Behavioral interventions for pediatric insomnia: One treatment may not fit all

Michal Kahn, Michal Juda-Hanael, Efrat Livne-Karp, Liat Tikotzky, Thomas F. Anders, Avi Sadeh

Research output: Contribution to journalArticlepeer-review

14 Scopus citations


Study Objectives: Behavioral interventions for pediatric insomnia are cost-effective and benefit most families, but there is no evidence indicating which treatments are most suitable for specific patient populations. This randomized controlled trial evaluated the moderating role of infant separation anxiety in two brief interventions for infant sleep problems. Methods: Ninety-one infants aged 9-18 months (61% boys) with pediatric insomnia were randomized to either Checking-in, a Graduated extinction protocol which involves gradual separation from parents, or to the Camping-out intervention, in which parental presence is maintained. Sleep was measured using actigraphy and parent reports. Infant separation anxiety was observed in the laboratory. Assessments were completed at baseline, post-treatment and 6-month follow-up. Results: Improvement in sleep was demonstrated following both interventions and maintained at follow-up. Separation anxiety did not change significantly following treatment. Infant separation anxiety moderated treatment efficacy, with greater benefit for infants with high separation anxiety in the Camping-out compared to the Checking-in intervention. Conclusions: This study provides support for considering infant separation anxiety in the effort to personalize treatment for pediatric insomnia. Pediatricians should incorporate evaluation of infant separation anxiety to assessment processes, and favor more gentle treatment approaches, such as Camping-out, over Graduated extinction for highly anxious infants. Clinical Trial Registration: NCT01489215.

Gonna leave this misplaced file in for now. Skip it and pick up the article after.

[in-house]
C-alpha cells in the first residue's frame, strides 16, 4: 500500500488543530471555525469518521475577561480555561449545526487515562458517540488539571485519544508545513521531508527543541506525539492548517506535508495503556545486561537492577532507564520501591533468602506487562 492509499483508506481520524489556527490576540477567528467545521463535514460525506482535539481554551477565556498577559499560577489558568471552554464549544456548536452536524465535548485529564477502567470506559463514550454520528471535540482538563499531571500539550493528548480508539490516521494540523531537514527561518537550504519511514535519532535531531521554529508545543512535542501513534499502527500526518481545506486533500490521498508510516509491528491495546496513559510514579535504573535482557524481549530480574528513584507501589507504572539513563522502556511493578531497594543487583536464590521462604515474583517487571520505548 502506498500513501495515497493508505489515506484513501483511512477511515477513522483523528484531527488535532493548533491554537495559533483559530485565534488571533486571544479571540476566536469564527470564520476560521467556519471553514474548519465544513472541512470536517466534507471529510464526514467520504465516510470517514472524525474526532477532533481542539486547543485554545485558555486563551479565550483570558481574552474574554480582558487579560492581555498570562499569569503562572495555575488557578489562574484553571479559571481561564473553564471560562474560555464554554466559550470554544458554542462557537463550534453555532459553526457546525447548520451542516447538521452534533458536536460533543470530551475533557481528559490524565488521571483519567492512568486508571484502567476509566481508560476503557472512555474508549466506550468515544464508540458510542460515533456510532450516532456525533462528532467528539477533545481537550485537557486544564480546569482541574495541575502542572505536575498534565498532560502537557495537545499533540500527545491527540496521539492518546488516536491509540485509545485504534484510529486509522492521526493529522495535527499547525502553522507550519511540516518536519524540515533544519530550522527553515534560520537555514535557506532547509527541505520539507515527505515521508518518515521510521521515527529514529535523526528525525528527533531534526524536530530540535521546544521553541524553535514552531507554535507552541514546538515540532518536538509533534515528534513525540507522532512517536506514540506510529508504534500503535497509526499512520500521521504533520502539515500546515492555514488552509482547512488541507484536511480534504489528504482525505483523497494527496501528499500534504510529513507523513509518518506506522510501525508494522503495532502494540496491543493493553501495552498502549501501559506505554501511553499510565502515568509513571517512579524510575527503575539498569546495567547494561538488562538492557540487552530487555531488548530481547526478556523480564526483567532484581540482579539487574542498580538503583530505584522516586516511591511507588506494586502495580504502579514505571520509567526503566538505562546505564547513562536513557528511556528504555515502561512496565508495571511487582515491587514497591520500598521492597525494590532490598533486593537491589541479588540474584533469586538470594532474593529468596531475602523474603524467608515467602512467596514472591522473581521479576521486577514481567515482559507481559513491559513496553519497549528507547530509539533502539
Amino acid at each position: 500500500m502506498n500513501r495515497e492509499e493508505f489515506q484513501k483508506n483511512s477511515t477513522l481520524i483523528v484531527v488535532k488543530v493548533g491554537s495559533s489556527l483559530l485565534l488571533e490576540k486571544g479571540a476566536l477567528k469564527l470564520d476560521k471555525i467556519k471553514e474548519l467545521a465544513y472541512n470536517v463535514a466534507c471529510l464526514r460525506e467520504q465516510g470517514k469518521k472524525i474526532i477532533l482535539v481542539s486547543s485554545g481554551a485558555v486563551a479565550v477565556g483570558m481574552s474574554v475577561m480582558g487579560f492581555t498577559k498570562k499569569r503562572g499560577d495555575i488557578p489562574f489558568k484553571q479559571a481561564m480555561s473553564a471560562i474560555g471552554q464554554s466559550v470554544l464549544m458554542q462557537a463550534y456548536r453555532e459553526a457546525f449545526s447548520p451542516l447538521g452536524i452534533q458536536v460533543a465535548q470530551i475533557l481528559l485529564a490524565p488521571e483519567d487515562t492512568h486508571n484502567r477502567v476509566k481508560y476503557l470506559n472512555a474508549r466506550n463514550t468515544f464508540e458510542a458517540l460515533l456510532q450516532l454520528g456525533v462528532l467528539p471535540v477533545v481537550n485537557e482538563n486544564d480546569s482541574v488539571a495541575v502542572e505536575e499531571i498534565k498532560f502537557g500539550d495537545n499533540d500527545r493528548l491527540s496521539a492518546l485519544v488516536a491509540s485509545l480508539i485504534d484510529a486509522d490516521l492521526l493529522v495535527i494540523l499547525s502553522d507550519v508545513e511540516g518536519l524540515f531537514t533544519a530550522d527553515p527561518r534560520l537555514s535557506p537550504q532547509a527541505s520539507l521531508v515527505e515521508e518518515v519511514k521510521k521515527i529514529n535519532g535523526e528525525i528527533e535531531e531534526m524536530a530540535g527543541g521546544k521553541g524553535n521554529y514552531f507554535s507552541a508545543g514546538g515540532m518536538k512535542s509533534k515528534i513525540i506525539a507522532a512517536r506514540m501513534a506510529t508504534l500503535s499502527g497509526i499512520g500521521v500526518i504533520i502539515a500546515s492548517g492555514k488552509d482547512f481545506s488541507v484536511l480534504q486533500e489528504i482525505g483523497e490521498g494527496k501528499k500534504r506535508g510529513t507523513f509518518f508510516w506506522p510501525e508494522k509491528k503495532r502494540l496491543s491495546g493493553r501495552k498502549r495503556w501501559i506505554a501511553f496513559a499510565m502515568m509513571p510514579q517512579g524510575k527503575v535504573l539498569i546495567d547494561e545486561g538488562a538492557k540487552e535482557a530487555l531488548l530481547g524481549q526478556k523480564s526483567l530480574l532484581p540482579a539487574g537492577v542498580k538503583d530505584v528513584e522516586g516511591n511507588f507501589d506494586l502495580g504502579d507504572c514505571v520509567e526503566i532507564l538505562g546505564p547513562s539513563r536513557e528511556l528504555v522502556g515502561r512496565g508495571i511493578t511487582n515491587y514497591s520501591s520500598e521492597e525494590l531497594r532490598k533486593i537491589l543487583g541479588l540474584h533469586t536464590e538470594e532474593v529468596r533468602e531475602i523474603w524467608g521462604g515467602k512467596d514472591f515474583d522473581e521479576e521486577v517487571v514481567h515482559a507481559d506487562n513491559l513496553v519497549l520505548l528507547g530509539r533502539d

Original languageEnglish
Issue number4
StatePublished - 1 Apr 2020


  • Actigraphy
  • Infant sleep
  • Pediatric insomnia
  • Randomized controlled trial
  • Separation anxiety

ASJC Scopus subject areas

  • Clinical Neurology
  • Physiology (medical)


Dive into the research topics of 'Behavioral interventions for pediatric insomnia: One treatment may not fit all'. Together they form a unique fingerprint.

Cite this